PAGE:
After this first main period, her works experienced a profound revival of interest during the 20th century. This interest led Mexican literary scholars such as Manuel Toussaint and Emilio Abreu Gómez to publish some brief selections of her poems in the 1920s and 1930s. A more substantial selection of her works was edited by Antonio Castro Leal, which includes her theater and prose works. This edition was published by Editorial Porrúa in 1948 and was republished numerous times.
The most authoritative edition of her complete works was edited and published by the Catholic priest and literary scholar Alfonso Méndez Plancarte (1909–1955), who introduced, edited and annotated the first three volumes published by the Fondo de Cultura Económica (FCE) in Mexico City (1951–52, 1955). The first volume includes Sor Juana’s lyrical poetry, the second her villancicos and other religious poetry, and the third her religious plays (the autos and loas). Méndez Plancarte was unable to complete his editorial work on the last volume due to an untimely death. The fourth and last volume of Sor Juana’s Obras Completas was published in 1959 under the direction of Alberto Salceda, and contains her secular plays, the Neptuno Alegórico, and her prose pieces. The first volume of this collection was recently re-edited in 2009 under the direction of Antonio Alatorre, who addressed some of its lacunae. To this day, the Méndez Plancarte and Salceda edition of Sor Juana’s complete works (along with the re-edited first volume prepared by Antonio Alatorre) remains the best scholarly edition of Sor Juana’s complete works.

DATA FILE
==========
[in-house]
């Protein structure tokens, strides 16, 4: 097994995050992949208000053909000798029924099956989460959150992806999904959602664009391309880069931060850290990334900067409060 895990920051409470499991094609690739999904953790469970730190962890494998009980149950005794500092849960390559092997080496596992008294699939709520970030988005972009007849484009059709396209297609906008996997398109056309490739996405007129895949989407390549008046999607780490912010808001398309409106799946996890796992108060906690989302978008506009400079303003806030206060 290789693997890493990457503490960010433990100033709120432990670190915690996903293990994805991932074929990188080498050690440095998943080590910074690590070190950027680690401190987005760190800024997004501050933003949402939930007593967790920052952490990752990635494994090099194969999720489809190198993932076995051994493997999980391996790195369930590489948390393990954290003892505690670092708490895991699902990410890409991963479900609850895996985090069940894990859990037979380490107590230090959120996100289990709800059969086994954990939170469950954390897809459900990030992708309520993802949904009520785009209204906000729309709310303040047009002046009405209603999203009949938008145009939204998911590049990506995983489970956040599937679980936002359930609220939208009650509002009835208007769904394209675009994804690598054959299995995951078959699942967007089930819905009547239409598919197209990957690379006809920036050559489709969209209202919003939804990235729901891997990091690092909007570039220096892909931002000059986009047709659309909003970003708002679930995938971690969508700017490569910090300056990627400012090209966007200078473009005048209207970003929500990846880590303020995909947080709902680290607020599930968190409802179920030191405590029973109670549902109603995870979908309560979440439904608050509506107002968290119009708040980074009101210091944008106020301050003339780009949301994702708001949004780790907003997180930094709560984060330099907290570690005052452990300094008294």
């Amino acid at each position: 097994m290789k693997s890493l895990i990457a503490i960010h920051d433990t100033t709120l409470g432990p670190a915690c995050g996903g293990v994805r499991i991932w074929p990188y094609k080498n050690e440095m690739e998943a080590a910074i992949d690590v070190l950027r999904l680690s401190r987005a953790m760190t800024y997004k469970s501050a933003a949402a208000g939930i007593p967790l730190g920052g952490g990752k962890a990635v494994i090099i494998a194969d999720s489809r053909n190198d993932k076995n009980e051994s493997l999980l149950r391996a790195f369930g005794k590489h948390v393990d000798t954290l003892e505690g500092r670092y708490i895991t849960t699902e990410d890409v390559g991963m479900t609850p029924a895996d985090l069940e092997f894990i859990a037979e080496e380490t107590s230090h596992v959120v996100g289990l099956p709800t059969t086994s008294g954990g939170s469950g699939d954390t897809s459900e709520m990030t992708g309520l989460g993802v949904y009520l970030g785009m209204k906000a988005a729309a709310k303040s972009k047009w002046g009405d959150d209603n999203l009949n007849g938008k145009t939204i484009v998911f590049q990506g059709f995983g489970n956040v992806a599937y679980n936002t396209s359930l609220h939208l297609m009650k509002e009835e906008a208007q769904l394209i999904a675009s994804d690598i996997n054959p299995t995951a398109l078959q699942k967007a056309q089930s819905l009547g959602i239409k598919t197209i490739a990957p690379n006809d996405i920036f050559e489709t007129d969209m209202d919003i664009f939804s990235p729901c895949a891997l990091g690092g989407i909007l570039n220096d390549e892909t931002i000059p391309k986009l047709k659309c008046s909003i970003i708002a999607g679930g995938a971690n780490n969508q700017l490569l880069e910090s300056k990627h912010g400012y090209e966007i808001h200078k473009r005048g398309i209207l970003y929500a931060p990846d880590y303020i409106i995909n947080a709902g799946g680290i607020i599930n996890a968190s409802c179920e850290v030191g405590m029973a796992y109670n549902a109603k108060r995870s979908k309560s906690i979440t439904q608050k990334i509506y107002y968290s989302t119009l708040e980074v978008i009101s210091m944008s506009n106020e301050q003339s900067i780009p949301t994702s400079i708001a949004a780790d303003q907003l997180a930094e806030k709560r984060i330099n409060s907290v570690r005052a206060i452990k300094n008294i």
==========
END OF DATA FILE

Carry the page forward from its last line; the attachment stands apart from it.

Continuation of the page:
There is another edition of her complete works which has been introduced by Francisco Monterde. This edition, originally published by Editorial Porrúa in Mexico City in 1969, has undergone multiple reprints. Subsequent partial editions of her works typically follow the texts established by Méndez Plancarte and Salceda, though there are facsimile editions of the original publications of Inundación Castálida, Segundo Volumen, and Fama y Obras Póstumas that were reprinted by the National Autonomous University of Mexico (UNAM) in 1995.
2.1 Major Works
Cruz, Sor Juana Inés de la. 1689. Inundación castálida de la única poetisa. Madrid: Juan García Infanzón.
—. 1692. Segundo tomo de las obras de sóror Juana Inés de la Cruz. Sevilla: Tomás López de Haro.
—. 1700. Fama y obras póstumas del fénix de México. Madrid: Manuel Ruiz de Murga.
2.2 Critical Editions
Cruz, Sor Juana Inés de la. 1916. Poesías escogidas, edited by Manuel Toussaint. México: Imprenta Victoria.
—. 1928. Obras escogidas, edited by Manuel Toussaint. México: editorial Cvltvra.
—. 1928. Primero sueño, edited by Ermilo Abreu Gómez, Contemporáneos (México) I, 272–313, II, 46–54.
—. 1941–1948. Poesías completas, ed. popular revisada por Ermilo Abreu Gómez. México: Botas.
—. 1940. Poesías escogidas, edited by Francisca Chica Salas. Buenos Aires: Estrada.
—. 1940. Poesías (selectas), edited by Ermilo Abreu Gómez. México: Botas.
—. 1944–1988. Poesía, teatro y prosa, edited by Antonio Castro Leal. México: Porrúa.
—. 1951. Obras Completas, tomo I, edición y notas de Alfonso Méndez Plancarte. México: Fondo de Cultura Económica.
—. 1952. Obras Completas, tomo II, edición y notas de Alfonso Méndez Plancarte. México: Fondo de Cultura Económica.
—. 1955. Obras Completas, tomo III, edición y notas de Alfonso Méndez Plancarte. México: Fondo de Cultura Económica.
—. 1957. Obras Completas, tomo IV, edición de Alberto G. Salceda. México: Fondo de Cultura Económica.
—. 1953. Primero sueño, ed. de la Sección de Literatura Iberoamericana de la Universidad de Buenos Aires, con la colaboración de Juan Carlos Merlo, nota preliminar de Gerardo Moldenhauer. Buenos Aires: Imprenta de la Universidad.
—. 1968. Obras escogidas, edited by Juan Carlos Merlo. Barcelona: Bruguera.
—. 1976. Obras selectas, edited by Georgina Sabat de Rivers y Elias L. Rivers. Barcelona: Clásicos Noguer.
—. 1979. Respuesta a Sor Filotea, edited by Grupo Feminista de Cultura. Barcelona: Laertes.
—. 1979. Florilegio, edited by Elías Trabulse. México: Promexa.
—. 1982. Inundación castálida, edited by Georgina Sabat de Rivers. Madrid: Castalia.